Monday, 26 June 2017

The Italian Bank Bail-outs: A Decade-old Issue for Financial Regulation

At the beginning of the month, we discussed here in Financial Regulation Matters the state-backed rescue of the world’s oldest bank – Monte dei Paschi di Siena (BMPS) – and what it may have meant for the issue of ‘too-big-to-fail’. Over the past weekend, news emerged from Italy that confirmed that the deterioration of BMPS was, as had been predicted, only the start of the troubling financial environment that is enveloping Italy at the moment. With the Italian Government receiving the support from the European Commission to provide financial assistance to two Venetian banks – Banca Popolare di Vicenza and Veneto Banca – the Government duly ‘bailed-out’ the two banks to the tune of €5.2 billion, with additional guarantees of €12 billion being put in place. In this post we shall therefore assess these recent developments, but then it will be important to ask what this means for the role, better yet the belief in financial regulation as an ideal – if the financial elite are conscious of the fact the institutions they represent will be ‘bailed-out’ with taxpayer money in times of crisis, what really prevents them from taking excessive risks? With the noticeable lack of punishment after the financial crisis bail-outs, the new millennium is seemingly being defined by a systemic lack of deterrent which, potentially, means that news like that emanating from Italy may be the new normal, or perhaps it has been that way for a while.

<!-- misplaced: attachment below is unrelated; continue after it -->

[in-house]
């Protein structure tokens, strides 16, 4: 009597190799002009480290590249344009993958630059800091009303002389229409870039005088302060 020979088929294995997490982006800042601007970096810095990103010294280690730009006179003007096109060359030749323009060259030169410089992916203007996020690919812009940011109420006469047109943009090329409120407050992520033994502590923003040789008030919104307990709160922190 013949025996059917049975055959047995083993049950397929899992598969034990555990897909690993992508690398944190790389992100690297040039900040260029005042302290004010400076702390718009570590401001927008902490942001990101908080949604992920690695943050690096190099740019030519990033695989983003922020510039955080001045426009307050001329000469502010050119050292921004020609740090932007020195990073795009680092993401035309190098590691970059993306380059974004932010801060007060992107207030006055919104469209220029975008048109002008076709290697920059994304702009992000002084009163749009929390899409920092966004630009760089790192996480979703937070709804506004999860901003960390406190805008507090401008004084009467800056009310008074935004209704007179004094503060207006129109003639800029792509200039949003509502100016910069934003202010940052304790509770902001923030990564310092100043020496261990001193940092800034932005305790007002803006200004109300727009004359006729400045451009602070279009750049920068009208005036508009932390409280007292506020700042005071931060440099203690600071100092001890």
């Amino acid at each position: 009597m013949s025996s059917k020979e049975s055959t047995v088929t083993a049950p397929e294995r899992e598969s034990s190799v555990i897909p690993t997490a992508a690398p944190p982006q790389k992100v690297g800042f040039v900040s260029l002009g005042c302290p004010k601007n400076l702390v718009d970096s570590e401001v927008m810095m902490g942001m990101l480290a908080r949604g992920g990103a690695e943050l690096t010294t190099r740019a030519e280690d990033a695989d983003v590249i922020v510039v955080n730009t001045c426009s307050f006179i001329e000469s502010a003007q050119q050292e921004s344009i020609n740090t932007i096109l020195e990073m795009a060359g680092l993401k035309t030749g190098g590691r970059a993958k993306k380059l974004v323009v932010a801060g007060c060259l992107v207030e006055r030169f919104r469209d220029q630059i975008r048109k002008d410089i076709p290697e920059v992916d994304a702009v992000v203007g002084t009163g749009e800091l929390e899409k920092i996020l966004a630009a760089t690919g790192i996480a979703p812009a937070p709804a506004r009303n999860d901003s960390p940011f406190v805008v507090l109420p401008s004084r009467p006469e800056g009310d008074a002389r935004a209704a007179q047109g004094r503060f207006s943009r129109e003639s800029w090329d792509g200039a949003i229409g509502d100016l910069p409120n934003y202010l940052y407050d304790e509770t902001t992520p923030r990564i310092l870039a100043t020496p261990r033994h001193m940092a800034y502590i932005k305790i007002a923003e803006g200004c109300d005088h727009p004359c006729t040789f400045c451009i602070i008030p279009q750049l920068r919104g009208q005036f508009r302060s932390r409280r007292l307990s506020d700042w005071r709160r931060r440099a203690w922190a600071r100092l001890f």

The biggest fear for Banking regulators and politicians is a ‘run’ on a bank, which essentially denotes the collective panic to withdraw funds from a failing bank. It was for this reason, predominantly, that Italian banking ministers took action on Sunday to wind-down the two banks in question, with the process entailing the banks being split up into ‘good’ and ‘bad’ banks – in terms of assets – with the good assets being acquired by the largest retail bank in Italy, Intesa Sanpaolo, which as part of the deal also saw the Government provide €5 billion to Intesa. As for the ‘bad’ components, the Government will foot that particular bill to the tune of €12 billion, which takes the bail-out to a likely total of €17 billion as it is assumed the quantification of the amount of ‘bad’ loans controlled by the banks is accurate. The move to dissolve the banks came after an announcement on Friday from the European Central Bank that the two lenders were ‘failing, or likely to fail’, which allowed the Government to bring an end to attempts to resolve this issue privately and circumvent the supposed viewpoint of the European Union: ‘taxpayers are no longer meant to stump the cost to rescue a failing bank’. The government’s response was staunch, with the Economy Minister stating ‘those who criticise us should say what a better alternative would have been. I can’t see it’, with the European Commission’s Competition Commissioner supporting the action, ultimately suggesting that the provision of state aid would ‘avoid an economic disturbance in the Veneto region’. Whilst this may be the case, some of the details will be extremely disheartening for the Italian taxpayer.